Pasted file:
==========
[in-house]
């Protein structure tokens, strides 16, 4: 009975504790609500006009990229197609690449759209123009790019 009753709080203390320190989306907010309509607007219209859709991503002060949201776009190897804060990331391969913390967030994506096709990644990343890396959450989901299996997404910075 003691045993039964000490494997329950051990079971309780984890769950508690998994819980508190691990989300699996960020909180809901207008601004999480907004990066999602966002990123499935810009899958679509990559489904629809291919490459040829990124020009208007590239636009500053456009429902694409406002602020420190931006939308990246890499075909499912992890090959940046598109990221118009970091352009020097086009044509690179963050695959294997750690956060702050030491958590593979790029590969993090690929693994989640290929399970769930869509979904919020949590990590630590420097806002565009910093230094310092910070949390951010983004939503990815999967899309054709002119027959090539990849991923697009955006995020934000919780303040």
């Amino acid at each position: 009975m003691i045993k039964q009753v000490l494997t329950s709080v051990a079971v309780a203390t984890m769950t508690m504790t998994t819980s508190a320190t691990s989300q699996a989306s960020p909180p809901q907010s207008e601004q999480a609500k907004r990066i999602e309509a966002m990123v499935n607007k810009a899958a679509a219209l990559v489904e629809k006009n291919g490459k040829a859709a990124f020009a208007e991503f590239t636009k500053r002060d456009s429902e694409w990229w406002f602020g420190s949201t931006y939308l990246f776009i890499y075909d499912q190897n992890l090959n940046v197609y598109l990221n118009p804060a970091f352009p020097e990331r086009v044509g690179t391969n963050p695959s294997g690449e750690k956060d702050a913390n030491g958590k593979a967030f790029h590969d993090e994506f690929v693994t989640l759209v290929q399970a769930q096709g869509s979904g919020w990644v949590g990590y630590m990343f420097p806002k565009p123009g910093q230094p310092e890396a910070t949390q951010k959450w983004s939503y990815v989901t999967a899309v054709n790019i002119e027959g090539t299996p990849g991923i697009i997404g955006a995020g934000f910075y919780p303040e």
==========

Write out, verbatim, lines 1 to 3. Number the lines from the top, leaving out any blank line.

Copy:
[in-house]
């Protein structure tokens, strides 16, 4: 009975504790609500006009990229197609690449759209123009790019 009753709080203390320190989306907010309509607007219209859709991503002060949201776009190897804060990331391969913390967030994506096709990644990343890396959450989901299996997404910075 003691045993039964000490494997329950051990079971309780984890769950508690998994819980508190691990989300699996960020909180809901207008601004999480907004990066999602966002990123499935810009899958679509990559489904629809291919490459040829990124020009208007590239636009500053456009429902694409406002602020420190931006939308990246890499075909499912992890090959940046598109990221118009970091352009020097086009044509690179963050695959294997750690956060702050030491958590593979790029590969993090690929693994989640290929399970769930869509979904919020949590990590630590420097806002565009910093230094310092910070949390951010983004939503990815999967899309054709002119027959090539990849991923697009955006995020934000919780303040």
């Amino acid at each position: 009975m003691i045993k039964q009753v000490l494997t329950s709080v051990a079971v309780a203390t984890m769950t508690m504790t998994t819980s508190a320190t691990s989300q699996a989306s960020p909180p809901q907010s207008e601004q999480a609500k907004r990066i999602e309509a966002m990123v499935n607007k810009a899958a679509a219209l990559v489904e629809k006009n291919g490459k040829a859709a990124f020009a208007e991503f590239t636009k500053r002060d456009s429902e694409w990229w406002f602020g420190s949201t931006y939308l990246f776009i890499y075909d499912q190897n992890l090959n940046v197609y598109l990221n118009p804060a970091f352009p020097e990331r086009v044509g690179t391969n963050p695959s294997g690449e750690k956060d702050a913390n030491g958590k593979a967030f790029h590969d993090e994506f690929v693994t989640l759209v290929q399970a769930q096709g869509s979904g919020w990644v949590g990590y630590m990343f420097p806002k565009p123009g910093q230094p310092e890396a910070t949390q951010k959450w983004s939503y990815v989901t999967a899309v054709n790019i002119e027959g090539t299996p990849g991923i697009i997404g955006a995020g934000f910075y919780p303040e």